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MOSCOW, October 22. /TASS/. Russian President Vladimir Putin has asked the non-government organization Delovaya Rossiya (Business Russia) to present proposals for raising the attractiveness of non-raw materials sectors of the economy with the use of support measures drafted for special economic zones and outpacing development territories. He issued the instructions at a meeting with Business Russia Chairman Alexey Repik on Wednesday.
Repik said that so far no steps had been taken to encourage the emergence of manufacturing industries. He believes that newly-founded competitive businesses outside the raw materials production sector, specifically, new manufacturing operations should be entitled to the same measures as the outpacing development territories or special economic zones.
Putin requested thorough analysis into this idea. Despite the current situation, Repik said, “our partners” are very interested in opportunities to invest in the Russian economy. For a successful implementation of that idea, financing to build new production facilities must be easily available.
“We are not asking for any investment from the National Welfare Fund. We are not waiting for a rain of gold. We just believe that we must use the resources that are available in the economy,” Repik said. “Instead of investing into US treasuries with their close-to-zero yields or making deposits in foreign banks at meagre interest rates (which sometimes can never be recovered), I believe that we shall be able to offer to Russian lenders a good system of investing their capitals from the standpoint of yields and safety.”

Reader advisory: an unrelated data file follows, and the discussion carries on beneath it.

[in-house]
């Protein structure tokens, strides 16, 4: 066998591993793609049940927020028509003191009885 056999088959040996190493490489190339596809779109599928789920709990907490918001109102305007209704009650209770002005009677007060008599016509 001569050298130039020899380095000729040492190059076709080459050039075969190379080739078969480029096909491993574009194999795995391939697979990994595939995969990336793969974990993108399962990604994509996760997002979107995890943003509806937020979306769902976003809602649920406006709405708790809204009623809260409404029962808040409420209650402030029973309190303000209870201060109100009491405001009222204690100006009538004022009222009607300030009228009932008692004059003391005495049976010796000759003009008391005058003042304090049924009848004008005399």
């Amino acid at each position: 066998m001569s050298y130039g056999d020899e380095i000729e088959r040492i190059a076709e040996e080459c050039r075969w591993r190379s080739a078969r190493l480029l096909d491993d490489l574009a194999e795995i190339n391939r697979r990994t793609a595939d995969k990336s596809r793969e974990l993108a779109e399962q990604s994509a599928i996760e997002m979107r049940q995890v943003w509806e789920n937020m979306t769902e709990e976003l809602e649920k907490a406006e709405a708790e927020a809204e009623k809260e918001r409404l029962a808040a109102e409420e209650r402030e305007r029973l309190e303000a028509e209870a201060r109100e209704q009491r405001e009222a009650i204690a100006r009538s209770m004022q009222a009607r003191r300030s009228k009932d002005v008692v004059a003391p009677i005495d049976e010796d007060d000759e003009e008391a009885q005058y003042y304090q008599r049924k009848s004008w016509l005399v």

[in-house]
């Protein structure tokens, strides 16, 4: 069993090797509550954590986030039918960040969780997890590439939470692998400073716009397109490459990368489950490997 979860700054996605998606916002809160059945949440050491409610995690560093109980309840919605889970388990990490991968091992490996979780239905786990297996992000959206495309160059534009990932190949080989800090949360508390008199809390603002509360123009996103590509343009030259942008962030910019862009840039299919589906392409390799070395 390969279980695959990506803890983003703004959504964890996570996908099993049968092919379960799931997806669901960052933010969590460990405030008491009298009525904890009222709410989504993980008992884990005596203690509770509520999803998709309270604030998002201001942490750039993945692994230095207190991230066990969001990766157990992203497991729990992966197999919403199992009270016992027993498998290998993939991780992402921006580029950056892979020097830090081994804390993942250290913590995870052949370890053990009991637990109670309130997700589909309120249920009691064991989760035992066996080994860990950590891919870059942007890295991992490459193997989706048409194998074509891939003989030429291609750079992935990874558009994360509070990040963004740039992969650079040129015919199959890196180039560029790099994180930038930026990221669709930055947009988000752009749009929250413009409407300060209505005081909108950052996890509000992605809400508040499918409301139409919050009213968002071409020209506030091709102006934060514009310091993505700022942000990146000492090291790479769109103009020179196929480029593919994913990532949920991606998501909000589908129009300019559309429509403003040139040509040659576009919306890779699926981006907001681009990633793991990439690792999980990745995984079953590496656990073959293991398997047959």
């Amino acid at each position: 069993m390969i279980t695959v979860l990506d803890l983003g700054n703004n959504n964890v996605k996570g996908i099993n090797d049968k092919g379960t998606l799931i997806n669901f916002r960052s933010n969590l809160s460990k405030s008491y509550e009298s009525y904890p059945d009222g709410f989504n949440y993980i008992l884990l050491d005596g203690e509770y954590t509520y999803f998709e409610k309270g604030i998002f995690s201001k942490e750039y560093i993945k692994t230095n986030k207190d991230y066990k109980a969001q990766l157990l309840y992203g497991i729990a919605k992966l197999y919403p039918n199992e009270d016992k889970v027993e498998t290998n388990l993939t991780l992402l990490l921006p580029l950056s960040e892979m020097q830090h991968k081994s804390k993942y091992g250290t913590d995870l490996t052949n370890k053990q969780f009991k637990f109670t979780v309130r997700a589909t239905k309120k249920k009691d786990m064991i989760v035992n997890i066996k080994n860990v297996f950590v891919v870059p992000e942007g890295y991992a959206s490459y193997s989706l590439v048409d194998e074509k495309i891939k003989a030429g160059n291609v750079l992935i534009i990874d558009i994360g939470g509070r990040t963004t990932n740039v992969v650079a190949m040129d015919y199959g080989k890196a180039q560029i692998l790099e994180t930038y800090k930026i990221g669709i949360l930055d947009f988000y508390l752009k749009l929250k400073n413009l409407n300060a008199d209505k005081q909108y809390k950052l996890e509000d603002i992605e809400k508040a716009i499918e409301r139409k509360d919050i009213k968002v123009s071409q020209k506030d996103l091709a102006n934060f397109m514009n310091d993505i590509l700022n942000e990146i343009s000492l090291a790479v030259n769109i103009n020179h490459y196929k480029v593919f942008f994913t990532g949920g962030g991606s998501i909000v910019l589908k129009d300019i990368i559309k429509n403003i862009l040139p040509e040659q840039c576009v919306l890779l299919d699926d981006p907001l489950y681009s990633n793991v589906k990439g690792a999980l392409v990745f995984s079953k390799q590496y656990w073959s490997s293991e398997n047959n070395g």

Business Russia suggests establishing a sort of a “wedding agency” for domestic and foreign businesses, which would be able to create more joint ventures in Russia.
The ultimate aim of his idea is "even when either partner decides to quit, the technologies, know-hows and other assets will stay in Russia." "In that case the country will have no blank spots in critically important industries," Repik noted.
“Technological investments should be pouring into the country through strategic partnerships and through joint ventures to remain in Russia,” Repik said. “Of course, large foreign companies that may decide to build industrial facilities here is very good, because these spell jobs and taxes. But tomorrow they may succumb to external pressures to lock the factory gate and go, leaving us with no compensation,” he explained.